Shared by Dushyant Krishnan (founder-foodnetindia)
With so much research and proof that trans-fat is a hazardous ingredient, still many food manufacturers and fast food chains have only reduced it or substituted it with similar fatty acids.So why are trans-fats still lurking in many foods even now?
What is the source of Trans-fat?
There are two sources of Trans-fat, also known as trans-fatty acids:
Naturally formed trans-fat – This trans-fat is produced in the gut of grazing animals like cows, buffalos. Some quantity of trans-fat can be found in animal products like meat, milk, and milk products. There is evidence to show that natural translate are not harmful.
Trans fat formed during processing – This trans-fat is formed when hydrogen is added to vegetable oil (a process called hydrogenation) to make it more solid. This type of trans-fat is also called partially hydrogenated oils which are used by food manufacturers to improve the texture, shelf life, and flavour stability of foods.
Hidden transfat in almost all food
The United States has banned trans-fat, we need to follow this path as well, because the consumption of artificial trans-fat is strongly correlated to an increased risk of type 2 diabetes, heart disease and stroke. It could also be a cause of several other conditions including cancer.
Trans-fats are partially hydrogenated vegetable oils and they are present in almost mass consumed food like biscuits, cakes, chips and vanaspati (dalda) ghee. Apart from these food all street vendors use vanaspati to make the food look rich and taste good and even fine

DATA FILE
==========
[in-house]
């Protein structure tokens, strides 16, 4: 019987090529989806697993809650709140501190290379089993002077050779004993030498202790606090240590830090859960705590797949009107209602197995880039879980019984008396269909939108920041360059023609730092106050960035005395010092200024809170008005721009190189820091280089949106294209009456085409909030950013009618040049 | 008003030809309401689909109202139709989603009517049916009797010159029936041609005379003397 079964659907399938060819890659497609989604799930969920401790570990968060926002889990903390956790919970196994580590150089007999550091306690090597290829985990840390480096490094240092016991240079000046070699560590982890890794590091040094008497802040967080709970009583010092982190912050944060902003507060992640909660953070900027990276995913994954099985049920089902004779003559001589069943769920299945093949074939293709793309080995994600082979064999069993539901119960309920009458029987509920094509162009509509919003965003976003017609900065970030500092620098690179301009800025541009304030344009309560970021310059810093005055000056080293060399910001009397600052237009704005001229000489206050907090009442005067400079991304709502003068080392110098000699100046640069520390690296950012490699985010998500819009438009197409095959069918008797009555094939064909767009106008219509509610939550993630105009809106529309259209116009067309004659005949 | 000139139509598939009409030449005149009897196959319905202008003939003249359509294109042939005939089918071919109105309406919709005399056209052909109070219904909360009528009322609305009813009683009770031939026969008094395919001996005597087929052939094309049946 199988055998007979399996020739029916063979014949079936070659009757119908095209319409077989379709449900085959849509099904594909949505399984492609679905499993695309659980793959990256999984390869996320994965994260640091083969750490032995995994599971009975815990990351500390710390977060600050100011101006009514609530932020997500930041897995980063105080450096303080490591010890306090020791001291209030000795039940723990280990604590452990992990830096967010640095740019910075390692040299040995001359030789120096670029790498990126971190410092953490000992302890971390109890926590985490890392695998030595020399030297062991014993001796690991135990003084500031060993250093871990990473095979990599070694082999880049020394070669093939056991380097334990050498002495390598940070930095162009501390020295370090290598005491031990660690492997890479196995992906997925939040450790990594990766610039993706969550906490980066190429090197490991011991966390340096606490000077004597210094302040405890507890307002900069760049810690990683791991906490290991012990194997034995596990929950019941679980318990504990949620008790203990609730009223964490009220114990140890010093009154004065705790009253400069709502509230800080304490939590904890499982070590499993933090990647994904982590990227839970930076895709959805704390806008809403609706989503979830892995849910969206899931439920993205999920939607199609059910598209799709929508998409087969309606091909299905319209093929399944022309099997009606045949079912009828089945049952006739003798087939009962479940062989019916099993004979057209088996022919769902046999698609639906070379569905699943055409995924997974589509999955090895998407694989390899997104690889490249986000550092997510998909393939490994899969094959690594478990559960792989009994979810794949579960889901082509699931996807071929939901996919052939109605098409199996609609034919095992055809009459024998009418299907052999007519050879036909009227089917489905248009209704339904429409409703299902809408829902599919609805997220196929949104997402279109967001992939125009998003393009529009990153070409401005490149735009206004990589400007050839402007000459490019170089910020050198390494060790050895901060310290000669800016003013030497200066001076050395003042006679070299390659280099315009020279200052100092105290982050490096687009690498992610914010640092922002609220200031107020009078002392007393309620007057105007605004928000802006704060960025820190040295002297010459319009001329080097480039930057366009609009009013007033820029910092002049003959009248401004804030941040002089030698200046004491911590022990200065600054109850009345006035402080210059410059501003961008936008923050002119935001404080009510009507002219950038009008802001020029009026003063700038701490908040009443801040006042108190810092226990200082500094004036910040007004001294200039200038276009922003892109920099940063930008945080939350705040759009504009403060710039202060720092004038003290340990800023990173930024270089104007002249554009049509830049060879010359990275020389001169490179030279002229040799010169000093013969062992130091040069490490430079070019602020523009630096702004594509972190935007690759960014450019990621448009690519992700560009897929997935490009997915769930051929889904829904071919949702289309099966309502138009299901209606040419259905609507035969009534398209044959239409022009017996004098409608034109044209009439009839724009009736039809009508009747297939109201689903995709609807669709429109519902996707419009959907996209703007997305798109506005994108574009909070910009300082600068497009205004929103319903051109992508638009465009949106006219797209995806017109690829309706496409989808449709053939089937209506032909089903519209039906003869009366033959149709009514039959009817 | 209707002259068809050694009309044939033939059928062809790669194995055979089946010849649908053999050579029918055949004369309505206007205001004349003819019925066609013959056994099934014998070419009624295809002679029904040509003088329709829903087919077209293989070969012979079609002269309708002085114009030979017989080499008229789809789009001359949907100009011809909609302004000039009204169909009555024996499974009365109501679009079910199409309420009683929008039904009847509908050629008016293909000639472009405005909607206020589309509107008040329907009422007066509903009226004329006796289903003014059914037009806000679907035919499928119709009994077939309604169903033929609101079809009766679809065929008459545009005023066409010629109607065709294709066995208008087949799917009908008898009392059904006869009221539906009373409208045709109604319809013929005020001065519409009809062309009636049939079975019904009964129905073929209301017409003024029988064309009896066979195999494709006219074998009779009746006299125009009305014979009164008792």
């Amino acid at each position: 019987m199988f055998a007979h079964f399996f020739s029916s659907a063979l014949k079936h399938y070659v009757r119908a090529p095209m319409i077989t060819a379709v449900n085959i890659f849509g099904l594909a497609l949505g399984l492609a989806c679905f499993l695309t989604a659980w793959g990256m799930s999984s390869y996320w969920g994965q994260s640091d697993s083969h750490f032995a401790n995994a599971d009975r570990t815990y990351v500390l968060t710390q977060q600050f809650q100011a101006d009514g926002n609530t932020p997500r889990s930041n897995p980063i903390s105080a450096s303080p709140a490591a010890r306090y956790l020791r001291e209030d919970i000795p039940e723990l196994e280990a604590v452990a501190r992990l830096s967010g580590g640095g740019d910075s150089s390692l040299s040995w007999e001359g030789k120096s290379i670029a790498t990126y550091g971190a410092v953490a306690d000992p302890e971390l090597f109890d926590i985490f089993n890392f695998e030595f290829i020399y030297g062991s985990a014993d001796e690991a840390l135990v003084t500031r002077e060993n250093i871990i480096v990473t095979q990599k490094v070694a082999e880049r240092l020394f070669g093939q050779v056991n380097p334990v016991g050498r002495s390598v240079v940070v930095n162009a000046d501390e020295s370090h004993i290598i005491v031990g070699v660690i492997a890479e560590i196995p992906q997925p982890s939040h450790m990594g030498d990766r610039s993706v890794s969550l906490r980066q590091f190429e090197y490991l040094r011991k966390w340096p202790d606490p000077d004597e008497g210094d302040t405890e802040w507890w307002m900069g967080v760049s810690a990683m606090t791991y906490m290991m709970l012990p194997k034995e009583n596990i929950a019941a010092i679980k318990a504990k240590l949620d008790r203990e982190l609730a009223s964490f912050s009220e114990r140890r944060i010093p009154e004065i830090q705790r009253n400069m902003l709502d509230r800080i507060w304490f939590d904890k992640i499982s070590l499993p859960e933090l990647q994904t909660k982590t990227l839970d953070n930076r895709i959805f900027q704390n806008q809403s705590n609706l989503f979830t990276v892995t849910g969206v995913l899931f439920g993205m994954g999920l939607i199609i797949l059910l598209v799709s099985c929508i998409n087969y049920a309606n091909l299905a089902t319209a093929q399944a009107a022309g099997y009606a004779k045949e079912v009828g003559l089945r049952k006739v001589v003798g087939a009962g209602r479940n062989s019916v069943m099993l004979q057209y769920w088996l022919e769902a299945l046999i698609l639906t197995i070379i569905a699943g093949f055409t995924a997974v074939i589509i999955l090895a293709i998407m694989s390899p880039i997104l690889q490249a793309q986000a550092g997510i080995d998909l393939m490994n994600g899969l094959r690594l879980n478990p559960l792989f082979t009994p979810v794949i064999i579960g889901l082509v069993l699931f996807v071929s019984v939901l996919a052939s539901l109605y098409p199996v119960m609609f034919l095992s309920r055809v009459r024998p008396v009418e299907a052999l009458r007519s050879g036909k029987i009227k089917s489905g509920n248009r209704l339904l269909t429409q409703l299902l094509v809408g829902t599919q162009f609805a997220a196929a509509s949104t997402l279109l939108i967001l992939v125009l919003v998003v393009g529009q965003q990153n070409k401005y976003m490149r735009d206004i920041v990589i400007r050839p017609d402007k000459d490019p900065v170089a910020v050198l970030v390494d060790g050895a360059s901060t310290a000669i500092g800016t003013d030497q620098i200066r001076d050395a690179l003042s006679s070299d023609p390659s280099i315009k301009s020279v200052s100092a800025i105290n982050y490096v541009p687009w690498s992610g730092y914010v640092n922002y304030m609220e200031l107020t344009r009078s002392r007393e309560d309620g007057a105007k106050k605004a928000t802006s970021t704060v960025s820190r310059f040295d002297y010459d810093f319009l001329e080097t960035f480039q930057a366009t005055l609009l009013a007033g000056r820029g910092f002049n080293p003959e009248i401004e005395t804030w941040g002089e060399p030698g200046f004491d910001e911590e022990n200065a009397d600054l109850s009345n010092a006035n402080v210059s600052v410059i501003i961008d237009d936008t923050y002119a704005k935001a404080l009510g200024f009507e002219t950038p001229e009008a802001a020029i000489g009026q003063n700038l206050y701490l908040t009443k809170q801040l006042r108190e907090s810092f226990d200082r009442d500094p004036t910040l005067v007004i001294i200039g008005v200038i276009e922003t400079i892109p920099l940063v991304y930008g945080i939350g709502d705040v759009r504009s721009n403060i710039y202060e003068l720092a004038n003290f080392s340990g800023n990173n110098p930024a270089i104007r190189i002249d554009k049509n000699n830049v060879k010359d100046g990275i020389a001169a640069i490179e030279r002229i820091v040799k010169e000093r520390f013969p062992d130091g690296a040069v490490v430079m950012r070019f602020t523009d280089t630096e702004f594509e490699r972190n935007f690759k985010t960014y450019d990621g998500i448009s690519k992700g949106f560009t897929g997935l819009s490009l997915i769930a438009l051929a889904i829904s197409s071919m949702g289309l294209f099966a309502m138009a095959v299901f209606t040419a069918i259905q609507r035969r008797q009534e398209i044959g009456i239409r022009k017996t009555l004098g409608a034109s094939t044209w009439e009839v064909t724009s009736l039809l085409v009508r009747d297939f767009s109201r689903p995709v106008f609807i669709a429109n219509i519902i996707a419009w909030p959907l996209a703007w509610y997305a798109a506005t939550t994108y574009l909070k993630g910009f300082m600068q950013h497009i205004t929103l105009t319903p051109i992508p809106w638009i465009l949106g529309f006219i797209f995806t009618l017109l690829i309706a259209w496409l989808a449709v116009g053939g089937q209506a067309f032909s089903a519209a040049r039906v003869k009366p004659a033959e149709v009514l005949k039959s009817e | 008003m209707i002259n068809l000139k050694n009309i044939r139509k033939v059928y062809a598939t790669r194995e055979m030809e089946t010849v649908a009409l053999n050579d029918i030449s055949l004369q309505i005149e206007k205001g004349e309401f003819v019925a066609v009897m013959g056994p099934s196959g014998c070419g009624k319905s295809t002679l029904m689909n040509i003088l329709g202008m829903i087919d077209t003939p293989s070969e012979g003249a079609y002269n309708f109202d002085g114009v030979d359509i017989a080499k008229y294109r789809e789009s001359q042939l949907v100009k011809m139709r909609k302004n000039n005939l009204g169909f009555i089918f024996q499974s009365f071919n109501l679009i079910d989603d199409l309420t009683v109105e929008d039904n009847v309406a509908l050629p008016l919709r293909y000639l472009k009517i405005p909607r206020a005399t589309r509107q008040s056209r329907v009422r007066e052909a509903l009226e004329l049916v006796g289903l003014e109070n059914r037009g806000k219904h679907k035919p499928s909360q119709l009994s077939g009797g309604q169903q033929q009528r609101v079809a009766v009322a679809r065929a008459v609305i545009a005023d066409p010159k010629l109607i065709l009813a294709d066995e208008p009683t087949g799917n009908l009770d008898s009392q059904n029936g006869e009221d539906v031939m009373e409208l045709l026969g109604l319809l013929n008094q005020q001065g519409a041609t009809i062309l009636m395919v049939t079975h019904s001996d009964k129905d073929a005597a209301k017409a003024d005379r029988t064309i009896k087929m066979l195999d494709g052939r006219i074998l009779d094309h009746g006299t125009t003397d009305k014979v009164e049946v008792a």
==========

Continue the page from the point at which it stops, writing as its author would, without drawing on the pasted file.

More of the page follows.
dining restaurants use dalda regularly to improve flavour and taste.
Indian Food Regulators tightening grip on trans-fat
Food manufacturers are aware that consumers are more concerned about dangerous ingredients like trans-fat in food and so are they deliberately labelling their food products as trans-fat free?
Centre for Science and Environment (CSE) a Delhi based food watchdog which has a food lab has gone into these claims. They found the claims of Haldiram Aloo Bhujia and Top Ramen instant noodles to be trans-fat free as false.
As per FSSAI rules, a product can claim to be trans fats free if it contains less than 0.2 gm of trans fats per serving. As per the CSE study, a packet of Top Ramen instant noodles has 0.6 gm of trans-fats; 100 gm of Haldiram Aloo Bhujia has 2.5 gm of trans-fats. Though Haldiram claims its serving size is 10 gm, it is nothing but a gimmick. Consumption habit of people exceed this serving size and they end up consuming more trans-fats.
Many brands put misleading information about their trans-fats content on the label. Products like Lay’s American Style Cream & Onion claim that they have “zero” trans-fats in 100 grams of their products. However, CSE study found 0.9 gm trans-fats in 100 gm of the product. Similarly brands like Haldiram Aloo Bhujia, Bingo Oye Pudina chips, Top Ramen noodles claim they have “zero trans fats” per 100 gm of product. But CSE results show otherwise.
We at foodnetindia are of the opinion that trans-fats should be banned immediately in India since it is harming the health of millions of Indians and food manufacturers should stop adding trans fats in food to increase sales and profits at the expense of people’s health.
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About the Author
Dushyant Krishnan– A lawyer and a food lover who wanted to spread awareness about the various food safety concerns that exist in India. He decided to do something about this by creating a platform for people to learn about food safety and related law.